The Tradition of the Christmas Tree

 

A beautifully decorated evergreen tree, with colored lights ablaze, inspires warm memories of Christmases long past. The Christmas tree has become one of the most beloved and well-known holiday symbols.

Since ancient times the holiday tree tradition has played an important part in winter celebrations. Many pagan festivals used trees to honor their gods and spirits. In Northern Europe the Vikings considered the evergreen a symbol and reminder that the darkness and cold of winter would end and the green of spring would return. The Druids of ancient England and France decorated oak trees with fruit and candles to honor their gods of harvests. At the festival Saturnalia the Romans decorated trees with trinkets and candles.

 

There are many legends surrounding the lore of the Christmas tree. In one story Saint Boniface, an English monk, came upon a group of pagans gathered around an oak tree preparing to sacrifice a child. To stop the sacrifice and save the child, the Saint flattened the oak tree with one blow of his fist. A small fir sprang up in its place, which Saint Boniface told the pagans was the Tree of Life and represented the life of Christ.

Another legend tells of Martin Luther, founder of the Protestant religion, walking through the woods late one clear night. Many stars were shining through the branches of the trees giving the impression of twinkling lights. Luther was so inspired by the beauty of this sight that he cut down a small evergreen and brought it home. He recreated the stars by putting candles on the tree's branches.

 

The use of a Christmas tree indoors appears to have begun in Germany. German Christians would bring trees into their homes to decorate. In areas where evergreen trees were scarce, families would build a Christmas pyramid - a simple wooden structure which they decorated with branches and candles.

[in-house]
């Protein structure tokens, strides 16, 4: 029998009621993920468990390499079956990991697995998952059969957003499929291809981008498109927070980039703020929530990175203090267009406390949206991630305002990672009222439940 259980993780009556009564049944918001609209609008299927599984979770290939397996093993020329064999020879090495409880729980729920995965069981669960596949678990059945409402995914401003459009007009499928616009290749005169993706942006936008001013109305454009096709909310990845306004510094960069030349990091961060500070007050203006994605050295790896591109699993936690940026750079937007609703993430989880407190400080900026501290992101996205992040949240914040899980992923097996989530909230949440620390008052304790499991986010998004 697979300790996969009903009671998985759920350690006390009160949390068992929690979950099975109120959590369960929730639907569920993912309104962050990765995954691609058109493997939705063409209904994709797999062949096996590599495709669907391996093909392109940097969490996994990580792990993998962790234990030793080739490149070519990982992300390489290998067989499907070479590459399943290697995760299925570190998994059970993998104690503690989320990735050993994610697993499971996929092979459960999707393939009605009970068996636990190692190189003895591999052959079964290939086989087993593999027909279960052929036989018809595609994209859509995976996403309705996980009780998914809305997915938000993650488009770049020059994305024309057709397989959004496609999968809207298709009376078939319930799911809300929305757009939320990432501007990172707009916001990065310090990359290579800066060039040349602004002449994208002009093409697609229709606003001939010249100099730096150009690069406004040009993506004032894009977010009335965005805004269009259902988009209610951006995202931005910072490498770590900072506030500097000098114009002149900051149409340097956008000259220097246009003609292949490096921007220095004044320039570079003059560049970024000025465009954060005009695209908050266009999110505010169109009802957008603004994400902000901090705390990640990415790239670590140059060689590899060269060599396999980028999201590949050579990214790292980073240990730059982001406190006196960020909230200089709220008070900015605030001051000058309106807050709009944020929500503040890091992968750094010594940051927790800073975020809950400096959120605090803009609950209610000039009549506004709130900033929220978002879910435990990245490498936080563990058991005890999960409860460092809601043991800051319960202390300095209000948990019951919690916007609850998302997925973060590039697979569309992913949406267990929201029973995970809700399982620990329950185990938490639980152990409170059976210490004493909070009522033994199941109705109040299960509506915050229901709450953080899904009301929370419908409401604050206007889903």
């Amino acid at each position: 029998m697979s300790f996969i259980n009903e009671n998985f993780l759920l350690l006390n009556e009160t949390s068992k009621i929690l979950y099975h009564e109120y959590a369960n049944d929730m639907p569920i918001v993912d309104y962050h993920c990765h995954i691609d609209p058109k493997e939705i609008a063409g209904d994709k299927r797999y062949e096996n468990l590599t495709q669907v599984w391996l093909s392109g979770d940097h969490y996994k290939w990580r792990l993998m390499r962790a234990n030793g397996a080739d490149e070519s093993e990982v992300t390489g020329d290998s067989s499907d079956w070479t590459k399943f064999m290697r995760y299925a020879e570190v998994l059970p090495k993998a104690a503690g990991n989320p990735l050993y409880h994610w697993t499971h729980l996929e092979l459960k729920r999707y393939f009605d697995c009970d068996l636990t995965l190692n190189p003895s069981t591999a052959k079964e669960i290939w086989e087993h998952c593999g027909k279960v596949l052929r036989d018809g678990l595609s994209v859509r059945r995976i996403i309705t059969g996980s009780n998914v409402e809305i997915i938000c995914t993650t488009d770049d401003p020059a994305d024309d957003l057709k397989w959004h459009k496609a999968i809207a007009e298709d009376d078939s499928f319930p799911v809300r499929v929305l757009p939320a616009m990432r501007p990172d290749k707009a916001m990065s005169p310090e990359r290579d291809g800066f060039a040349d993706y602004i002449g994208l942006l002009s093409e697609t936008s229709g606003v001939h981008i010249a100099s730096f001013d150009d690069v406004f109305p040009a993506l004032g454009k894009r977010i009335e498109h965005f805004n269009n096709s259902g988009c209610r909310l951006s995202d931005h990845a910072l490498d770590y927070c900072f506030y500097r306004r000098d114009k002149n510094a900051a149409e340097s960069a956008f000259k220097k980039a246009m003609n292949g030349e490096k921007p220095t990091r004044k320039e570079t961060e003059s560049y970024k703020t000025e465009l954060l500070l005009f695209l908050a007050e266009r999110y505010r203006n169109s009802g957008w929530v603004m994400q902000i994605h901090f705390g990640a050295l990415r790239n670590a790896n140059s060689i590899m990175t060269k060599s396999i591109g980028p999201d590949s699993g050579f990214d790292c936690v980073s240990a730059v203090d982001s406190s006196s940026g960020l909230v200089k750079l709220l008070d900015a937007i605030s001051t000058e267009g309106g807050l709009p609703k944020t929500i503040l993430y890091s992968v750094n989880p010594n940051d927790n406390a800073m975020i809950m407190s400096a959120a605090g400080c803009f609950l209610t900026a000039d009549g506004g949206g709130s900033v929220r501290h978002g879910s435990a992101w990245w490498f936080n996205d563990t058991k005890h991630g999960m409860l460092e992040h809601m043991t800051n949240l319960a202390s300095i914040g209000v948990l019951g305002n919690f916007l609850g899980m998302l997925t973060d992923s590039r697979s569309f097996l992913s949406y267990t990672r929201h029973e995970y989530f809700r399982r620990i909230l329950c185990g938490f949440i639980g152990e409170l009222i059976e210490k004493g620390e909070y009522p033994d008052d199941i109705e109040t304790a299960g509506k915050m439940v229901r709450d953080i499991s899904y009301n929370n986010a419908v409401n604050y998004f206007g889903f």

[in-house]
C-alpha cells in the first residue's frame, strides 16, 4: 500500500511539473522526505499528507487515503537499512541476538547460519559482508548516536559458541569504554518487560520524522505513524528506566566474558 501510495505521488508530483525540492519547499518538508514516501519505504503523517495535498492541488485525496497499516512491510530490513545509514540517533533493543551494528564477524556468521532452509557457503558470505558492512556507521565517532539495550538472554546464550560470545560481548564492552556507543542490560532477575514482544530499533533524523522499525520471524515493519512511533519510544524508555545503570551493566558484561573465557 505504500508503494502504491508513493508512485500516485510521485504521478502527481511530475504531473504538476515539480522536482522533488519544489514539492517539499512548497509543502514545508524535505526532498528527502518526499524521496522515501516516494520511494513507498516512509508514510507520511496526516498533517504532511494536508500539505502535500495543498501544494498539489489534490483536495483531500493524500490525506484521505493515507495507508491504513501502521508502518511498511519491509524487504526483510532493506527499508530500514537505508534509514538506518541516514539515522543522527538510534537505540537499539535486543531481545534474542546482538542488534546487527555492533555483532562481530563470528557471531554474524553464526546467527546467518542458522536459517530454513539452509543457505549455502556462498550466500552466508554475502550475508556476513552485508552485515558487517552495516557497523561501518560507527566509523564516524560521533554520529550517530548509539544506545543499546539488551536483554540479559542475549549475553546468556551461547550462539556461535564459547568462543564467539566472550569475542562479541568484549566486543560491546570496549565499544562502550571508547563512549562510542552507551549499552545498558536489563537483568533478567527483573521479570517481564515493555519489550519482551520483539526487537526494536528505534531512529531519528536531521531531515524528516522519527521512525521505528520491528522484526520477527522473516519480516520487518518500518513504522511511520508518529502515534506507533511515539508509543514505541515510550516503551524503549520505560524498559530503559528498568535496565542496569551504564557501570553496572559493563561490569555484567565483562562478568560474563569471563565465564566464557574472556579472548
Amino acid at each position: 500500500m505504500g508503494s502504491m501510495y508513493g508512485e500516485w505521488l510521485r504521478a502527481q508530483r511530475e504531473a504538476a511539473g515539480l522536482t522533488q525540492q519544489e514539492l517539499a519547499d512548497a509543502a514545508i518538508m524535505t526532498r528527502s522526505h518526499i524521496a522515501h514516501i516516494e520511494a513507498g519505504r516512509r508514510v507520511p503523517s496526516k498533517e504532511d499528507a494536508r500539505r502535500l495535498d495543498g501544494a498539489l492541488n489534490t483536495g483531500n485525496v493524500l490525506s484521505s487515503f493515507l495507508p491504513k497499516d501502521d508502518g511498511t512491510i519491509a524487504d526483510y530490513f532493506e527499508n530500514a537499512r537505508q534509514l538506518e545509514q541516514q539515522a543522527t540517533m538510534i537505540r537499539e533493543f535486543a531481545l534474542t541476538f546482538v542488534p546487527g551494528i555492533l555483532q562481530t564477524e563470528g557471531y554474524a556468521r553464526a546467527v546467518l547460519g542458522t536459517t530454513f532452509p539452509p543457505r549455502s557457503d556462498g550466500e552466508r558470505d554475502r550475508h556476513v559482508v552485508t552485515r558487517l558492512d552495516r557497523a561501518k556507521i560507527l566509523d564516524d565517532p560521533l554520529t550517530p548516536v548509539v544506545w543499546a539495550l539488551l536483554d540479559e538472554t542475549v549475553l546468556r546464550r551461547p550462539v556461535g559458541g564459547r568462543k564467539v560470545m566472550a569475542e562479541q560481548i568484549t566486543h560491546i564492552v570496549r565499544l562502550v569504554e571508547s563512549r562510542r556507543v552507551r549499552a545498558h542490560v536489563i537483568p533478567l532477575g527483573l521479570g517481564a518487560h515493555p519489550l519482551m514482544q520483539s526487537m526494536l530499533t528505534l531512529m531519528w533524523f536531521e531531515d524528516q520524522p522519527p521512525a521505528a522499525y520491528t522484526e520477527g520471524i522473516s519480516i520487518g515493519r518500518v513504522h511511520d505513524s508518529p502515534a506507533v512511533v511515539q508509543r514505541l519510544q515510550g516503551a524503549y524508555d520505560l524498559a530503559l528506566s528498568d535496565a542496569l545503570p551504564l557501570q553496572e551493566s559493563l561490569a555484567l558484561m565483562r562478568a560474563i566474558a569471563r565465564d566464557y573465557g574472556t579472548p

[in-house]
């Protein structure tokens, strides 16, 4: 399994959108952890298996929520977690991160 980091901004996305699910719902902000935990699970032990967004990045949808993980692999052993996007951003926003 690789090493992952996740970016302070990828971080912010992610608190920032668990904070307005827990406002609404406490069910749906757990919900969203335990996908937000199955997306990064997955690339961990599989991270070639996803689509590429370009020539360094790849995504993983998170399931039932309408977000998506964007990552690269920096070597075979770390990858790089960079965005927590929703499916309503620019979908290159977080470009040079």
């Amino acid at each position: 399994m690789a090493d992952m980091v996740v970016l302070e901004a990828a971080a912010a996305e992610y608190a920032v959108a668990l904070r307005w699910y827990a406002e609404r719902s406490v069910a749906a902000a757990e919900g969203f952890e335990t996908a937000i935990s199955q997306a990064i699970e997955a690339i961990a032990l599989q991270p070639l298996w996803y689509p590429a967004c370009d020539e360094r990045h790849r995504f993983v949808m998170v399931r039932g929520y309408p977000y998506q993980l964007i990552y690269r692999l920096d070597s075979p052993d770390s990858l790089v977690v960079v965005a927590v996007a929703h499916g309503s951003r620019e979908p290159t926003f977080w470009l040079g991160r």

The tradition of the Christmas tree eventually spread throughout Europe. In 1841 English Royalty helped popularize the tree in England by decorating the first Christmas tree at Windsor Castle which Prince Albert, husband of Queen Victoria, decorated with candles, candies, fruits, and gingerbread.

When the German immigrants came to America they brought along their Christmas trees. In the 1830s most Americans considered the Christmas tree an oddity. One of the first public displays of a Christmas tree was set up by German settlers in Pennsylvania. At the time many considered the tree to be a symbol of pagans, and it wasn't until the late 1800s that Americans began to accept the Christmas tree.

Early Christmas trees were often decorated with apples, nuts, cookies, colored popcorn and candles. The invention of electricity in the early 20th century and use of electrical Christmas lights helped spread the use of the Christmas tree.

 

In most communities throughout the United States it is now common to feature public displays of Christmas trees. Every year the President of the United States lights the National Christmas Tree in Washington and in New York skaters spin beneath the lighted tree at Rockefeller Center. Throughout Europe and the rest of the world the Christmas tree has become readily accepted and enjoyed.